Here are two different examples.
The science ship for instance, has a much more high tech appearance than the other ships. The process is made easier though from the work we have done on previous shipsets. Some standards have been set, the science ship for instance usually has a more “cool” appearance with a more streamline almost racing type ship. This helps us know where to aim, and apply the style on that.
Sometimes it's pretty straightforward – Let’s take the example of the Science Ship. First we start by making a couple of rough versions, then choose one of those versions, then make some more versions based on that one. We then continue the process by once again choosing one of them, refining the details to finish the design, and in the end we create an asset sheet. The asset sheet is for the 3D artist to model, and know where to apply which material. It speeds up their work a lot and makes sure everything is consistent.



Another example would be the construction ship. They are very bulky, usually described as a cargo hold with engines, and a bridge. Here we made some initial concepts. One of them we felt looked like a good idea for a transport so we got that idea for free.


There are so much more we would like to show. But as you can see here, there are several hundred images in this process.

07_all concepts.png

Ship modelling
After we are done with the concept art for all the assets, they are sent to the 3D artists. Figuring out a design in 3D while you are building the ships is very time consuming, so the idea is that the concepts are clear enough that the 3D artists can mostly trace the concept. There is still a fair bit that needs figuring out as you are building the ships, but the concept art does save an enormous amount of time.

That being said, sometimes the concept artist uses quick 3D models in the concept art phase. Figuring out a design purely in your head is very hard. So making a rough model of your idea, then doing some paint-over on top a screenshot can save a lot of time. The difference is that these models are not fit to use in game, since they are not modelled properly or economically.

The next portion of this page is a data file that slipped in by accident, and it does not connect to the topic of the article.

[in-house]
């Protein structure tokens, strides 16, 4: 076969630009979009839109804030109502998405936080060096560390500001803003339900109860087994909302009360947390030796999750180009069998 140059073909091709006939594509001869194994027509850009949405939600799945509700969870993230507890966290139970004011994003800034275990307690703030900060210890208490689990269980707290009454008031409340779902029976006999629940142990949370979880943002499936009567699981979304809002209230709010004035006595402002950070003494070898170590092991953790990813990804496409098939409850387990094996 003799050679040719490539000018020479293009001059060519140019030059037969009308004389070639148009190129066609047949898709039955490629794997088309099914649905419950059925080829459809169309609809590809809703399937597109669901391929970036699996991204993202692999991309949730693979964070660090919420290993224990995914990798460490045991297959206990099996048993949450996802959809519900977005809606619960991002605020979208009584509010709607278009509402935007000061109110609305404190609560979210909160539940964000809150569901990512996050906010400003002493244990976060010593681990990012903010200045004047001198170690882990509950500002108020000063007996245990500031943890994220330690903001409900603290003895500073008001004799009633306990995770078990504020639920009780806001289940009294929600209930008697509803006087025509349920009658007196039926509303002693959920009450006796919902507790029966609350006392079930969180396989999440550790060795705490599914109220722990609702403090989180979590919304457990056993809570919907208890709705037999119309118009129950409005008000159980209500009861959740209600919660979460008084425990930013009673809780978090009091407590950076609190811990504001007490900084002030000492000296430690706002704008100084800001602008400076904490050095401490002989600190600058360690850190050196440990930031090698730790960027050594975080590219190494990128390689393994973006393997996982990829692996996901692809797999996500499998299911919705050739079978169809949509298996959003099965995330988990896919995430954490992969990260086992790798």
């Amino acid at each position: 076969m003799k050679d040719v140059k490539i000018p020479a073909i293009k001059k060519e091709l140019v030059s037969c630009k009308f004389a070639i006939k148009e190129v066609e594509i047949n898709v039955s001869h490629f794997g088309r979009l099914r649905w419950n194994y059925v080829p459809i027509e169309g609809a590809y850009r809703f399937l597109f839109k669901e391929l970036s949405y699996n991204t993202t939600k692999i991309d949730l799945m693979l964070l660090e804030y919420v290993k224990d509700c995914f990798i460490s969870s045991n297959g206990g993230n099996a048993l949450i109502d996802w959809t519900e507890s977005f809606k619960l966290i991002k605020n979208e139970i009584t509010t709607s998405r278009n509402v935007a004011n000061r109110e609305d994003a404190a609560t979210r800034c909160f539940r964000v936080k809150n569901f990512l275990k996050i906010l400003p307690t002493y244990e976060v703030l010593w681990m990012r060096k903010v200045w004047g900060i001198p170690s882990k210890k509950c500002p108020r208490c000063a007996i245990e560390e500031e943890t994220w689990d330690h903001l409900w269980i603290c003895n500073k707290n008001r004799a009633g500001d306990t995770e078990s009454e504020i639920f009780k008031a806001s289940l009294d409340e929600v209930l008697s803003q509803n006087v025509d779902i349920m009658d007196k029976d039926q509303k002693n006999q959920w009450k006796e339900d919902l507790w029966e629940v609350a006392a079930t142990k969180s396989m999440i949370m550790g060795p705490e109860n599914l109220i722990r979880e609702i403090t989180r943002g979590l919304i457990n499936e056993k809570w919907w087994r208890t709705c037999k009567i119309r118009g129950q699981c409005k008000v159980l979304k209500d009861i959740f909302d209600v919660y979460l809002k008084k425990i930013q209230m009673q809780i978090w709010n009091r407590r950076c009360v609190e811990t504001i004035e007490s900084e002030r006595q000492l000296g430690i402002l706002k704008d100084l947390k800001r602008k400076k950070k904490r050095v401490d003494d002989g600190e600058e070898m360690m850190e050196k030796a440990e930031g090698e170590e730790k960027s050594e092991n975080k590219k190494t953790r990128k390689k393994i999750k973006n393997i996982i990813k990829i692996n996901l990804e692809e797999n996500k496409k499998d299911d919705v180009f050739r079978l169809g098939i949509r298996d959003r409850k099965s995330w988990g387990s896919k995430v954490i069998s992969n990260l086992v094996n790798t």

Usually we have a 3D artist join the team in the concept phase though. As soon the first ship concept is finalized and the style is set we build that ship, and start working on the materials. We do some concept work for the materials as well, but you only really get a feel for it when you can move the camera around, and see how the lighting moves across the hull of the ship.

The Final Results
Then follows several months of 3D modeling, once done, we rig them for animation, export them to the game, and add particle effects. And finally, here are some examples of the finished ships:



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Stellaris Game Director
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Aug 13, 2012
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When we will get any informations about crisis AI, military AI, performance, and other popular issues?

We have a number of different topics we're looking into, but we won't be talking about them in more detail right now. We don't want to deploy something too risky along with the species pack, but when we make progress in something it's likely to find its way to a public beta branch sometime after that.